When cultural elements are copied from a minority culture by members of a dominant culture, and these elements are used outside of their original cultural context—sometimes even against the expressly stated wishes of members of the originating culture – this is cultural appropriation.
Cultural appropriation is not only a sensitive subject, but a popular one, and the reason Reem Kassis was paid by the Washington Post to write a piece called “Here’s why Palestinians object to the term ‘Israeli food’: It erases us from history.”
Kassis concludes that Israeli Jews, in an act of cultural appropriation, obscure the true origins of such Middle Eastern standbys as hummus and falafel by calling them “Israeli”:
Dubbing these dishes Israeli in name does not erase the origin of their components or that most of them still come inside or alongside a Palestinian culinary artifact. The irony, though, is that the newly constructed Israeli food culture prides itself on being a byproduct of many influences and immigrant forces while failing to highlight the most important influence — that of the local Palestinian food culture.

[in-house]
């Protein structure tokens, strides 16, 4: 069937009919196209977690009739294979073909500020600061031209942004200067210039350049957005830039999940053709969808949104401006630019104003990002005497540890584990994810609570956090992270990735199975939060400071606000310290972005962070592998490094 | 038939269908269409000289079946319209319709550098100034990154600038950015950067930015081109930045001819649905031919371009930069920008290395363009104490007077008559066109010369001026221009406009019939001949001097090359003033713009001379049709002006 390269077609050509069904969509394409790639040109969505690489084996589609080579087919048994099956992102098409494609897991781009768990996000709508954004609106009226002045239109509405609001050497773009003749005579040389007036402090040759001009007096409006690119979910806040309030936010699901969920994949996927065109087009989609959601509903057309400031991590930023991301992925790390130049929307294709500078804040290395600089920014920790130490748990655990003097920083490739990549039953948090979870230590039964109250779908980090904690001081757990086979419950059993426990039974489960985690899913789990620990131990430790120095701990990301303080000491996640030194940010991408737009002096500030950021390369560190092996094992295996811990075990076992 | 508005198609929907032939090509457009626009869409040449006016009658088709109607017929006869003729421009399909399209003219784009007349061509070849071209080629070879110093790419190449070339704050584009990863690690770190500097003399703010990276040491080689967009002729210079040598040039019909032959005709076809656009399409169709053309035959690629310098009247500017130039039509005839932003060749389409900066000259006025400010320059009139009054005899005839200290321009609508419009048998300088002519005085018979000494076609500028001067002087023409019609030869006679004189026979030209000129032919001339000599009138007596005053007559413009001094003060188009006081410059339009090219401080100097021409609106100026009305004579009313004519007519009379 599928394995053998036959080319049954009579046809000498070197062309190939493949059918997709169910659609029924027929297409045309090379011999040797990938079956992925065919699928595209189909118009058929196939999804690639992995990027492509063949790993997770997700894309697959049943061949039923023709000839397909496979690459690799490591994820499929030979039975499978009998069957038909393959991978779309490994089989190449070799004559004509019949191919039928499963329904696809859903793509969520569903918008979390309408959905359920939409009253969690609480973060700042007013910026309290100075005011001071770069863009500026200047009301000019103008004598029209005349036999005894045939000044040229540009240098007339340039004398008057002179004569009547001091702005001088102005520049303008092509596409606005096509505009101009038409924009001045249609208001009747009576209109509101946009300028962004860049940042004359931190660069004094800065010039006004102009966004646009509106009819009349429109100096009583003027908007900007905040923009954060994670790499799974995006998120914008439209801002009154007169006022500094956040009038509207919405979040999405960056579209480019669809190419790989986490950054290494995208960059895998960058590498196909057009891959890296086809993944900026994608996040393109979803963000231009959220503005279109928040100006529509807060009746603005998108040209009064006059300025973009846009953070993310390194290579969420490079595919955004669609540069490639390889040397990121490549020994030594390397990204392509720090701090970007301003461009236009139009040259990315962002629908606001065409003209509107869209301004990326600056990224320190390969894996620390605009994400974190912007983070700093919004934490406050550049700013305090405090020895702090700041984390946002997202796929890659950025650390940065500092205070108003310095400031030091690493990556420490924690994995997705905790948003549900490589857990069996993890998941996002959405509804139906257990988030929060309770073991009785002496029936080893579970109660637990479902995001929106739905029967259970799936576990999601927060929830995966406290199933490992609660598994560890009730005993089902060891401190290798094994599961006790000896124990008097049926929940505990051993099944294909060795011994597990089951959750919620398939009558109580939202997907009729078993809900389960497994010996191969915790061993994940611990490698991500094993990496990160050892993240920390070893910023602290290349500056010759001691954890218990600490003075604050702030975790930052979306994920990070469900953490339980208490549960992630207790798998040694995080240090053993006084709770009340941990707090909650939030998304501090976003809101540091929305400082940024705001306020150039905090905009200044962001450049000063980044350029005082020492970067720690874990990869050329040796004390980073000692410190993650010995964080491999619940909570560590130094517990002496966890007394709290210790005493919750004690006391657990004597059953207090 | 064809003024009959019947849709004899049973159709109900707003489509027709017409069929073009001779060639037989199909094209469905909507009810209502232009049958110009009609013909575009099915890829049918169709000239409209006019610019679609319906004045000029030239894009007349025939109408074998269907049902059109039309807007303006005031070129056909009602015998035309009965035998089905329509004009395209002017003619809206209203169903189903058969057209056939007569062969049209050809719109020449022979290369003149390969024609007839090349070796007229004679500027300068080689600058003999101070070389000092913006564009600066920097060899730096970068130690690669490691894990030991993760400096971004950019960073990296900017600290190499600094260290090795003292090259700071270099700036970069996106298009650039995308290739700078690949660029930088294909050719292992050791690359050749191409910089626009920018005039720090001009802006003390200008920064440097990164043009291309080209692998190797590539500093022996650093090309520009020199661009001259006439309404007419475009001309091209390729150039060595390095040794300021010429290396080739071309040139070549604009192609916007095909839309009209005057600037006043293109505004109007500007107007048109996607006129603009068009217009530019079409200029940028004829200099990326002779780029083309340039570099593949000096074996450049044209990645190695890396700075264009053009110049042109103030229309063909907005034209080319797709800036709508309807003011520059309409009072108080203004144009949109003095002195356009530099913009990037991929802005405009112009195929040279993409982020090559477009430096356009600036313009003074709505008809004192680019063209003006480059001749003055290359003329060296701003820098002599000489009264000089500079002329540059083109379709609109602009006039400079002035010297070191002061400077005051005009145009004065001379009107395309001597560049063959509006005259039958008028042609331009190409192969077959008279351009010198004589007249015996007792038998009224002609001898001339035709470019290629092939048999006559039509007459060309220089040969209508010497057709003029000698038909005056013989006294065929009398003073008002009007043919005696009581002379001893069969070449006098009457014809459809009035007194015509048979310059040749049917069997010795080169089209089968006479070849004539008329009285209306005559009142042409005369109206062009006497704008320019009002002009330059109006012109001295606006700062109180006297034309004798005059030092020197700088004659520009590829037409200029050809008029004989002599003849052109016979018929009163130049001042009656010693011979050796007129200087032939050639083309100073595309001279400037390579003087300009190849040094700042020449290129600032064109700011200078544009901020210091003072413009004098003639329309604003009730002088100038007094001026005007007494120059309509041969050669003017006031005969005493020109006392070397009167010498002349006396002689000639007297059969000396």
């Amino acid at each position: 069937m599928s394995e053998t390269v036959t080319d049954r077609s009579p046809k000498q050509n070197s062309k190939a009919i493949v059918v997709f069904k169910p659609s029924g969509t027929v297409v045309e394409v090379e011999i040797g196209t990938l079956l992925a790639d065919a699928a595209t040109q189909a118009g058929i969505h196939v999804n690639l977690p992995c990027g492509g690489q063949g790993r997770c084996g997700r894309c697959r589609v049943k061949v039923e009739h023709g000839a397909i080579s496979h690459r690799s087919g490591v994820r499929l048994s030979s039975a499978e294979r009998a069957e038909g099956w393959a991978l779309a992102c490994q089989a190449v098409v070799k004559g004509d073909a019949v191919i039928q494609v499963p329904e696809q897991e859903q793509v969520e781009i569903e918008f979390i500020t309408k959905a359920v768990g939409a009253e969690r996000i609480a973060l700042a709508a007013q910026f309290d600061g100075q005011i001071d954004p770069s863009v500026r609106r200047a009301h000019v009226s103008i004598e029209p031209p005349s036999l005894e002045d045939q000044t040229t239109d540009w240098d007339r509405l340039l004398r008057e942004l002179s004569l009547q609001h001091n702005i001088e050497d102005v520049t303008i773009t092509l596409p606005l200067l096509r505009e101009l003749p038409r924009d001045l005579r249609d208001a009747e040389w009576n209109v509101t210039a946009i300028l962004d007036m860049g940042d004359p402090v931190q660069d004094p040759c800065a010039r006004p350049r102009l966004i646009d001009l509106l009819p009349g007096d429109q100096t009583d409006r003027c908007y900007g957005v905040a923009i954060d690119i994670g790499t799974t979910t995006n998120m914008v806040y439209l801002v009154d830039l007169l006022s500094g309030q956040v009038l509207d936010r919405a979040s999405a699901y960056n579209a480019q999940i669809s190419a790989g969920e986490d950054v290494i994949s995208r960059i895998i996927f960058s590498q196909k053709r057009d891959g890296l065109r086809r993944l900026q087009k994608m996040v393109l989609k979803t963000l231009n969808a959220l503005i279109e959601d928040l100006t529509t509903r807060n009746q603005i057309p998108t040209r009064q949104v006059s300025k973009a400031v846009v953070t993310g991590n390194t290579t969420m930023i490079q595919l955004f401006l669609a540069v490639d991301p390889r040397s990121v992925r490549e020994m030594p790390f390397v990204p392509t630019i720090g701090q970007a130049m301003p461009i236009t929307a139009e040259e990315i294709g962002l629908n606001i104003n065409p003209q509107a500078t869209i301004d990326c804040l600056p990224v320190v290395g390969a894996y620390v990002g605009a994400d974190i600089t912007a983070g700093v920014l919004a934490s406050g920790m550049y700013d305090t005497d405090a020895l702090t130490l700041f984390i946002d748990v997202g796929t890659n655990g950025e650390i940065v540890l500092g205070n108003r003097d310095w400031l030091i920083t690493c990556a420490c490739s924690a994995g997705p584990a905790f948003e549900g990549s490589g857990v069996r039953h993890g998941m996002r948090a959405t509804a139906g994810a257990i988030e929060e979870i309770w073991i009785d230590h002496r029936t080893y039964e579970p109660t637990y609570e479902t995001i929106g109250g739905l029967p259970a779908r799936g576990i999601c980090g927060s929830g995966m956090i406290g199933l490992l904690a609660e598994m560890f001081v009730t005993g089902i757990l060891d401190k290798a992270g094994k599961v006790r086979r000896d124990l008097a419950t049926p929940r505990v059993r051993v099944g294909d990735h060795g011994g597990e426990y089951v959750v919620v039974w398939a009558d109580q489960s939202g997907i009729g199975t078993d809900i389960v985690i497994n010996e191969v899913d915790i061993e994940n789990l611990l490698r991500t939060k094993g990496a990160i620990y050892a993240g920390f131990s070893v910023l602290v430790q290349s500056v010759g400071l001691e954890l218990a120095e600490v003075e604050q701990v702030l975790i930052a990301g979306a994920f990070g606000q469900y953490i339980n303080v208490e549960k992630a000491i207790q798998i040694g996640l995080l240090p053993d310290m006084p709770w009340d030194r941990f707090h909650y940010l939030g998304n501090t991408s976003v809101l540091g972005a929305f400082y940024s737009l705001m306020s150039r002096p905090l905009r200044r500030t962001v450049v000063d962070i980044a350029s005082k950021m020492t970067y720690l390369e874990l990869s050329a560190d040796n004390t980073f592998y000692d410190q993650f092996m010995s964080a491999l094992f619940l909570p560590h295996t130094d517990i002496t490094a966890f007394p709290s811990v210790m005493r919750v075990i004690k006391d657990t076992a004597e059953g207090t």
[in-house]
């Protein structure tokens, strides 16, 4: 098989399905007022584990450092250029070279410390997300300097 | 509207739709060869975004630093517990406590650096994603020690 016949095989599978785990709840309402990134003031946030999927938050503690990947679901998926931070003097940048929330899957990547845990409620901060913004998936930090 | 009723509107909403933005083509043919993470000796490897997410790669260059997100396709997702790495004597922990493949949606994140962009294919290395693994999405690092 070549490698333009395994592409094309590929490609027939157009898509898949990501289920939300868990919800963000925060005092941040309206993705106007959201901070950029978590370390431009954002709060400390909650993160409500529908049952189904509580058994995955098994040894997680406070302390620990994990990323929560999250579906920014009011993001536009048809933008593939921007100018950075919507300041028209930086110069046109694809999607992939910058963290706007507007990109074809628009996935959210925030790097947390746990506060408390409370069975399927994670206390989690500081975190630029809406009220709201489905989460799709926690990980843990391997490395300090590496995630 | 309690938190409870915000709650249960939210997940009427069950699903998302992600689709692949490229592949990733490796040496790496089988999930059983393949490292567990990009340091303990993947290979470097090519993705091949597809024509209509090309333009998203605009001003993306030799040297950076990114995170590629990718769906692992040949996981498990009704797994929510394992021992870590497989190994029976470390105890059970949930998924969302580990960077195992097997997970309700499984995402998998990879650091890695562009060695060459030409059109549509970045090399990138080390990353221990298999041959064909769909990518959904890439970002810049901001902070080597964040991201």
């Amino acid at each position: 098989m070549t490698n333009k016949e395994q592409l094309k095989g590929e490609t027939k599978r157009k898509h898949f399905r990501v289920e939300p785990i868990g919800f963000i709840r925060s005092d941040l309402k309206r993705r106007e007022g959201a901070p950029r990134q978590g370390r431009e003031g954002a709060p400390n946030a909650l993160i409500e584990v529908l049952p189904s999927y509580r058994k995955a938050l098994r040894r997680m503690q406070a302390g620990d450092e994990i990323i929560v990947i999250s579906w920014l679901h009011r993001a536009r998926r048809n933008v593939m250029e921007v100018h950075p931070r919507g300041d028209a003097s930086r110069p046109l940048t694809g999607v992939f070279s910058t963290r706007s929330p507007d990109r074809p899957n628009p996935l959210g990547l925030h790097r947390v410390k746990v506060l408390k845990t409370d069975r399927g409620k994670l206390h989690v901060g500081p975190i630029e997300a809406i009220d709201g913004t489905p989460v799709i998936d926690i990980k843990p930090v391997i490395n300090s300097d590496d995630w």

It matters little that there was never a sovereign state called "Palestine" and therefore, there can be no such thing as "Palestinian" nationality or heritage. Because Kassis is using sleight of hand. The writer is using the language and words of cultural appropriation to assert a lie with the end goal of appropriation: in this case, the appropriation of Jewish land.
Shivani Persad wrote an op-ed for Cosmopolitan called “You Can’t Say Black Lives Matter if You’re Still Appropriating Black Culture.” Persad, reminiscing over a Twitter thread in the days following the murder of George Floyd says that white people “actively appropriate Black culture” when they post about police brutality “as if they are not also implicated in this system of oppression.”